For William Watkin
I have been rethinking the idea of elegy
I have been questioning if there is
each day I think about the difference between poetry and prose
Derrida implied that he never came to terms with mortality
She cried ‘you’ll leave all that behind’
but it has to beckon to someone
I wonder why some people
every time I saw Hilary
The reader is at a bus shelter waiting for a bus.
I try not to stand in his way
His appearance does not stand out.
is wayward and distracted.
The bus arrives
the automatic doors begin to close
I can only keep my eye on it and catch.
All day the longing to redirect yourself has been puffing out its cheeks. You need to change the wind direction. You need a touch of ventriloquism. You need to visit a place that is not expecting you, and doesn’t even know you exist.
Writing! Why are you always over the water, out of my reach?
My heritage, though you may not realise it, is tantalisingly mixed. I have a few loose ends in Lithuania. But I’ve never travelled there, and couldn’t find my way around if I did.
She sank into a void where they only spoke an alien tongue. She could not follow the street signs, or go to work, or shop. So she starved and took to lying in bed, and waited for the end. But then, as death came debt-collecting, the foreign terms jumped out of her mouth. They tumbled down the stairs like unexpected guests. She was saved but had known she would be: it was the same as when she wrote. She couldn’t, and she couldn’t, and she couldn’t, and she couldn’t, and then suddenly she always found she could.
The translator sits at his table, turning over cards. He does not know the rules of the game, but can invent whatever he likes. He can choose any card that takes his fancy or chase cards from other packs. He can load the dice, refuse his turn, or show his hand to history.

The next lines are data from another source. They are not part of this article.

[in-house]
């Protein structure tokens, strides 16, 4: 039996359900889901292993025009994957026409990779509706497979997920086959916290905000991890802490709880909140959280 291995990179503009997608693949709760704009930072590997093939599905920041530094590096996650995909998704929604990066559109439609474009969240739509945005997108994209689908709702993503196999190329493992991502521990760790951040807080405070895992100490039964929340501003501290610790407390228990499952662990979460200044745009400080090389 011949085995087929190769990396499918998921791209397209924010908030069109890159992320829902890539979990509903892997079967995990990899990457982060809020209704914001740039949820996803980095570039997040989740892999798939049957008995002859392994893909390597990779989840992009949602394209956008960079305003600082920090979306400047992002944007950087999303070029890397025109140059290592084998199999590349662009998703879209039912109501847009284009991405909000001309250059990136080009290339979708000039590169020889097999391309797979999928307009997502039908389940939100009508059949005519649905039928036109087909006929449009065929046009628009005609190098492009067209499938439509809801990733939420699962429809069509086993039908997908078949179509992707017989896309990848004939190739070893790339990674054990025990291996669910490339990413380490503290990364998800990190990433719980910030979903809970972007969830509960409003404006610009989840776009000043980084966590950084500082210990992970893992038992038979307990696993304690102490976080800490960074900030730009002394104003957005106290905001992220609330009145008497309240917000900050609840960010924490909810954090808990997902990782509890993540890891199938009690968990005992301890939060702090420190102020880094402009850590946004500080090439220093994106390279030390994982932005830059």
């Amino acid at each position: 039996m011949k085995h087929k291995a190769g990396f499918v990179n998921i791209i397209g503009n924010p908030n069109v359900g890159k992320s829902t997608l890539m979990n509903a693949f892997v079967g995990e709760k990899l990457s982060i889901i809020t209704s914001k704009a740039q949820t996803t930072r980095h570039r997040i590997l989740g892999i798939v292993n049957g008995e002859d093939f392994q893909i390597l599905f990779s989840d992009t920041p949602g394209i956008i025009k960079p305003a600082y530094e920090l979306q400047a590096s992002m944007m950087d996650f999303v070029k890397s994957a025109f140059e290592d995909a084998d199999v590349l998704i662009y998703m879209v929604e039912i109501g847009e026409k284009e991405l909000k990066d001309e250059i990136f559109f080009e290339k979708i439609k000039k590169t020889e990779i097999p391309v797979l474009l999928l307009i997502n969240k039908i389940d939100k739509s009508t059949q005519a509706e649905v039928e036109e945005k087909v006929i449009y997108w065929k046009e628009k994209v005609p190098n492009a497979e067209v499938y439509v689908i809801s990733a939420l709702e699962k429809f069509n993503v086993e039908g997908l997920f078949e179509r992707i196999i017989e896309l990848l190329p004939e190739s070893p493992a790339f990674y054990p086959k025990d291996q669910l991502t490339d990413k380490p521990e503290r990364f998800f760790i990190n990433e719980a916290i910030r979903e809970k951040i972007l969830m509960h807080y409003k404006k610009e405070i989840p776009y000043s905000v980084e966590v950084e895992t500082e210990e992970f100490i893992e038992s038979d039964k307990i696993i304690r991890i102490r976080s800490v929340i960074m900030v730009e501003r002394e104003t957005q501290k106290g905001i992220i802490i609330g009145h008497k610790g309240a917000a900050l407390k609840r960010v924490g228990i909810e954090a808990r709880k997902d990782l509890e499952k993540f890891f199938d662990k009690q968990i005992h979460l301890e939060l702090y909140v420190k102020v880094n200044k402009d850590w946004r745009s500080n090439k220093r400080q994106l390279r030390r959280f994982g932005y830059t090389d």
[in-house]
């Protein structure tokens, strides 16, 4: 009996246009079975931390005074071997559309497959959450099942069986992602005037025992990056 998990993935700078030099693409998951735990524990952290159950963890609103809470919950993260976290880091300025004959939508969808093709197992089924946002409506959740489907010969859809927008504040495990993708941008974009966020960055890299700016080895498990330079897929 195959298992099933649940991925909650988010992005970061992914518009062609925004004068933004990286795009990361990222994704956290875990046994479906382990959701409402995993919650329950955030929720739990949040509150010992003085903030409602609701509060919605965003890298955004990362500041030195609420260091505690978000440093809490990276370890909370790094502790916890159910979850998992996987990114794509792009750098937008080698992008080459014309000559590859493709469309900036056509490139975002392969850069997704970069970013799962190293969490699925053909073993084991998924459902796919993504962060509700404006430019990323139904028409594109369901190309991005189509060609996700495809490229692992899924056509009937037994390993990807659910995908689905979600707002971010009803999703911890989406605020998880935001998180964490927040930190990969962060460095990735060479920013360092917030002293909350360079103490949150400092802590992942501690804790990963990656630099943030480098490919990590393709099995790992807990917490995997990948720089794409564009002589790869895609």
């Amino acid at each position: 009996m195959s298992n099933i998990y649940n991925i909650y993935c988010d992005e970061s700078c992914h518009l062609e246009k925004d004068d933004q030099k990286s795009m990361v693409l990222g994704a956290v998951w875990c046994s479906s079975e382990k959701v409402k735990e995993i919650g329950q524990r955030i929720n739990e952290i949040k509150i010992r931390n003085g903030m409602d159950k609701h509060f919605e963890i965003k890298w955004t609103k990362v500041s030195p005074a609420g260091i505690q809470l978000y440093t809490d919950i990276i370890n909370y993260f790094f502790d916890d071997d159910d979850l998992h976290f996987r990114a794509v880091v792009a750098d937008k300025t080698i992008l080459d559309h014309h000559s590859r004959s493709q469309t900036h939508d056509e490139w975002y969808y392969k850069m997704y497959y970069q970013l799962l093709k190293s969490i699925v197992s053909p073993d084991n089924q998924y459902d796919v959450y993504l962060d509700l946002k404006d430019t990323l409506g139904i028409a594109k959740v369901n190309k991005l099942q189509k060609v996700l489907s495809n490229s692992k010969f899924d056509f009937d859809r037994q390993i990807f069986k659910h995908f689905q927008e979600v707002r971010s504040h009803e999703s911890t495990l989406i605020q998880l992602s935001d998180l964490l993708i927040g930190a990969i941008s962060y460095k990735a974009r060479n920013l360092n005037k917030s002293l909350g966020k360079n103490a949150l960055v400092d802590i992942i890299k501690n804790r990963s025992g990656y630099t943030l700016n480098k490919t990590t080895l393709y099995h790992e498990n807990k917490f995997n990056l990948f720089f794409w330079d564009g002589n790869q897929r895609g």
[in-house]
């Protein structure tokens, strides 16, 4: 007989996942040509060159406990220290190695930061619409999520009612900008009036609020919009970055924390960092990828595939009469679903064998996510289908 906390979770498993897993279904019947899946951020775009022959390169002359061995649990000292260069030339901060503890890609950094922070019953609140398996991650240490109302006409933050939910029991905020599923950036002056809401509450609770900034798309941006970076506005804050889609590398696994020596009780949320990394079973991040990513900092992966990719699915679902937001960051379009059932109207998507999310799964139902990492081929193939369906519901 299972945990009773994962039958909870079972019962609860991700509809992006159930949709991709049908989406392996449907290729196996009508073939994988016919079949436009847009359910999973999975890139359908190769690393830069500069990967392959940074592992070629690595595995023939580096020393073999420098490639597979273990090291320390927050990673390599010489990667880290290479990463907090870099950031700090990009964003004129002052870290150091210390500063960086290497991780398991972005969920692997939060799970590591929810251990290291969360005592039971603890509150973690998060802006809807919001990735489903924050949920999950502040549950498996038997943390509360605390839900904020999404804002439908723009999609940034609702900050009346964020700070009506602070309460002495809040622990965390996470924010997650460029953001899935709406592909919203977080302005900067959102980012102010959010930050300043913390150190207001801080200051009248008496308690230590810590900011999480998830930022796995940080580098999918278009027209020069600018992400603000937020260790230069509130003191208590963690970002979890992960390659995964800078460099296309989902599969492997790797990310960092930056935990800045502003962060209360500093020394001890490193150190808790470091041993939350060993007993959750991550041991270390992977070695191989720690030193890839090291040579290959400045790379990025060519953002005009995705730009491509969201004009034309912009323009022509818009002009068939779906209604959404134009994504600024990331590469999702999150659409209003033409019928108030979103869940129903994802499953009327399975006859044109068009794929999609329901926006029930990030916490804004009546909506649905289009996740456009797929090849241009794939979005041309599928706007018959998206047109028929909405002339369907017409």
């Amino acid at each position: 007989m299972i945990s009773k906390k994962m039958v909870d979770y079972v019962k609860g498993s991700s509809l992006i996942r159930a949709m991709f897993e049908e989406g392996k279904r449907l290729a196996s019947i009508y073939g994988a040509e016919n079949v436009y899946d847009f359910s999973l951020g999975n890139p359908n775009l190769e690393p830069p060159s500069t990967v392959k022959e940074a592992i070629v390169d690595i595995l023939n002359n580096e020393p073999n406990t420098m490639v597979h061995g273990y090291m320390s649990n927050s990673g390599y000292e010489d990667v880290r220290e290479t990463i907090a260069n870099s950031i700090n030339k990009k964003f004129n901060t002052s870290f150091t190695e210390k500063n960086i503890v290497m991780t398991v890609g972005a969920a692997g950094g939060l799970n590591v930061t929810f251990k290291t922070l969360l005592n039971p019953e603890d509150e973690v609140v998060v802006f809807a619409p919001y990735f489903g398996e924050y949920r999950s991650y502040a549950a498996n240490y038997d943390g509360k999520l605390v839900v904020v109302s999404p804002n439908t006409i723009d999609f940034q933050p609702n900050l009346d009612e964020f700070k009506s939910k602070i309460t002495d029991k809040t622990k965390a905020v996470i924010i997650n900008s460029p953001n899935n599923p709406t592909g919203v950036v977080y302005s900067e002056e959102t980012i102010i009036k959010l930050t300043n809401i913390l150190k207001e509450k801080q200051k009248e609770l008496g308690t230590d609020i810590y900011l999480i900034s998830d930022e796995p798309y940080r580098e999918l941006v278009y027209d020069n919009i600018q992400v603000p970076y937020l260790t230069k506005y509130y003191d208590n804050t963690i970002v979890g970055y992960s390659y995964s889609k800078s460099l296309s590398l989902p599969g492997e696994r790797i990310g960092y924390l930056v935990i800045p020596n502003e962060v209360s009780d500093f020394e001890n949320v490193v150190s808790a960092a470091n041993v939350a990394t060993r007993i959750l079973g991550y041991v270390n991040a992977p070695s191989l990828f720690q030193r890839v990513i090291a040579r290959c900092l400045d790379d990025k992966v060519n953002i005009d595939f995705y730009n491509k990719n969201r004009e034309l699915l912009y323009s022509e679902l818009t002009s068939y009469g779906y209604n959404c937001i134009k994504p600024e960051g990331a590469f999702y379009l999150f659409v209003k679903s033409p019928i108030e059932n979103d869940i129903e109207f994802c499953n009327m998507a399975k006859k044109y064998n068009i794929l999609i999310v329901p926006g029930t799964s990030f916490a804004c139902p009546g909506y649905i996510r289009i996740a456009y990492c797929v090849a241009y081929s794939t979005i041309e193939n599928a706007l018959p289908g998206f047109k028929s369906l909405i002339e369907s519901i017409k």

A good poem is untranslatable, it depends on how one language needs to speak. In this way, poetry lags behind music, which says everything and nothing, usually in the same endurance-testing breath. Next to music, poetry is a little heavy, a little debased, a little awkward. But while music comes clean about this, poetry pretends it has definitive things to say.
Visitors from several countries came to him one night, dressed in brightly coloured rags. They danced for him and after that they started to undress. He said, I don’t want you naked, but please try on each other’s clothes. Don’t be shy or fearful! Chose colours that you don’t particularly like, don’t feel you have to mate and match.
So they all took off their rags and exchanged, and exchanged, and exchanged. They kept it up till dawn, when they decided to depart. Everyone left fully dressed, but no one claimed the clothes they owned.
An ambassador came to meet me with a large hat and pointy shoes. He was on a world-wide promotional tour. He said, I am sure we can come to an agreement, and it is this: you will use our words in your country, then you can travel free in ours. I said, get lost, you unctuous imperialist, don’t make me laugh. We aren’t that short of cash, you know. It’s not just words, it’s everything they carry with them. He got up and quietly left. You can deal with these people easily, by throwing language back in their laps.
One day when I am old, I will lose my memory. It will be like a field with nothing in it, or strewn with too much junk. I will look at one object and then another, and I won’t know how they interrelate. But the past will flow downstream while poetry tends its pitch. And maybe I will wake one day and find I can speak Chinese.
Hazel Smith is a Senior Research Fellow in the School of Creative Communication, University of Canberra, and a member of the Sonic Communications Research Group. She is author of The Writing Experiment: strategies for innovative creative writing, Allen and Unwin, 2005 and Hyperscapes in the Poetry of Frank O'Hara: difference, homosexuality, topography, Liverpool University Press, 2000. She is also co-author of Improvisation, Hypermedia And The Arts Since 1945, Harwood Academic, 1997. She has published two volumes of poetry, three CDs of performance work and numerous multimedia works. She is a member of austraLYSIS, the international sound and intermedia arts group, and has performed her own work extensively nationally and internationally. A web page about her creative work can be accessed at www.australysis.com.